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Neuroendocrine Modulation Sustains the C. elegans Forward Motor State

By Maria A. Lim, Jyothsna Chitturi, Valeriya Laskova, Jun Meng, Daniel Findeis, Anne Wiekenberg, Ben Mulcahy, Linjiao Luo, Yan Li, Yangning Lu, Wesley Hung, Yixin Qu, Chi-Yip Ho, Douglas Holmyard, Ni Ji, Rebecca McWhirter, Aravinthan D. T. Samuel, David M. Miller, Ralf Schnabel, John A. Calarco, Mei Zhen

Posted 23 Jul 2016
bioRxiv DOI: 10.1101/065235 (published DOI: 10.7554/eLife.19887)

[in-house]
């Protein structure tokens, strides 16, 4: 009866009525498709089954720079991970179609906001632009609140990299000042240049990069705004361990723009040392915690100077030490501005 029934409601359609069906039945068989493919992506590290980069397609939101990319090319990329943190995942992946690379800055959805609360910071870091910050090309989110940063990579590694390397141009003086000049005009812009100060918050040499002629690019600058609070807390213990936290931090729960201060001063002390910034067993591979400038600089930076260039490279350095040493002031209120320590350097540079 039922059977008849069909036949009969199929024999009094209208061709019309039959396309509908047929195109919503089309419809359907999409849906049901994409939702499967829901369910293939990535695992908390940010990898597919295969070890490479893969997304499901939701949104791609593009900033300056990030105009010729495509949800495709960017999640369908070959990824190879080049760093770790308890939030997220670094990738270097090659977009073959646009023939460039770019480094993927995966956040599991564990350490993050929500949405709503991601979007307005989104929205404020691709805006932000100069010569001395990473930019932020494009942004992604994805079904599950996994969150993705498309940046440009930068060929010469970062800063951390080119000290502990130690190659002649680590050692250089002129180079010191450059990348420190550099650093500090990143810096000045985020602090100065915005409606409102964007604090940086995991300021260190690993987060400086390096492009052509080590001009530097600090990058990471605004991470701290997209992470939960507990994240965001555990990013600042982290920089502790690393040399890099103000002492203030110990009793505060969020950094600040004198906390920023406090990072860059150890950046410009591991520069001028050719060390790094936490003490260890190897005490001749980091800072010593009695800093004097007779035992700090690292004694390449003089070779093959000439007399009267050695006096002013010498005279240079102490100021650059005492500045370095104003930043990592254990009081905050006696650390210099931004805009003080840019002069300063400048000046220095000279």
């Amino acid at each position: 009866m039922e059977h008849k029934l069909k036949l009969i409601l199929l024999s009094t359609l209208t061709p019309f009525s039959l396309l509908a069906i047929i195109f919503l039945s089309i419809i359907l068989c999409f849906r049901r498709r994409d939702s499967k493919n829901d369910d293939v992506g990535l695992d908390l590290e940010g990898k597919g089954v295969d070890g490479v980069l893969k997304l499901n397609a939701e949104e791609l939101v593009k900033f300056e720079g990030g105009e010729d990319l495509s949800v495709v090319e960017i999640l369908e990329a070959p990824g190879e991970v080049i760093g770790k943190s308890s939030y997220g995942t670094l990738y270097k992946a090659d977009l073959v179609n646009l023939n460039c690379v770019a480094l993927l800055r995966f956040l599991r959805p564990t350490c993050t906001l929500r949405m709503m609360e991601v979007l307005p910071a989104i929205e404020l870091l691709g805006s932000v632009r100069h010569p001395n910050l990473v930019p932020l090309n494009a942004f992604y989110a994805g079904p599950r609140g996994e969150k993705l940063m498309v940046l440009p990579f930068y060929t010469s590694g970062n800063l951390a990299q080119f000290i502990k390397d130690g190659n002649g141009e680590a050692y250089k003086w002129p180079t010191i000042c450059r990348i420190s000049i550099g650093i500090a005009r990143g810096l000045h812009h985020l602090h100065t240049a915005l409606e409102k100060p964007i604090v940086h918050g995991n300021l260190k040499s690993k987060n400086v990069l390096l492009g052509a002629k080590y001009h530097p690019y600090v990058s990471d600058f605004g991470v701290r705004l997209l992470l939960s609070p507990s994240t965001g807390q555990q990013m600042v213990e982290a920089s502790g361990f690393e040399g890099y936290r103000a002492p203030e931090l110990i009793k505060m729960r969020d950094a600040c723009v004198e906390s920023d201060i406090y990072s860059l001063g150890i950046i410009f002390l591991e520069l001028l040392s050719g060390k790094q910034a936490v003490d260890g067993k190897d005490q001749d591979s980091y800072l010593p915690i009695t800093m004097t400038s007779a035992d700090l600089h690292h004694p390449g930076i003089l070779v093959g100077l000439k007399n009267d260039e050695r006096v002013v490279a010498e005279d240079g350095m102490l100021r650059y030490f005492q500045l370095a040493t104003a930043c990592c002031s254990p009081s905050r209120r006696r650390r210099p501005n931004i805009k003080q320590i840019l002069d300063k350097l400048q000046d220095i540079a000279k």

Neuromodulators shape neural circuit dynamics. Combining electron microscopy, genetics, transcriptome profiling, calcium imaging, and optogenetics, we discovered a peptidergic neuron that modulates C. elegans motor circuit dynamics. The Six/SO-family homeobox transcription factor UNC-39 governs lineage-specific neurogenesis to give rise to a neuron RID. RID bears the anatomic hallmarks of a specialized endocrine neuron: it harbors near-exclusive dense core vesicles that cluster periodically along the axon, and expresses multiple neuropeptides, including the FMRF-amide-related FLP-14. RID activity increases during forward movement. Ablating RID reduces the sustainability of forward movement, a phenotype partially recapitulated by removing FLP-14. Optogenetic depolarization of RID prolongs forward movement, an effect reduced in the absence of FLP-14. Together, these results establish the role of a neuroendocrine cell RID in sustaining a specific behavioral state in C. elegans.

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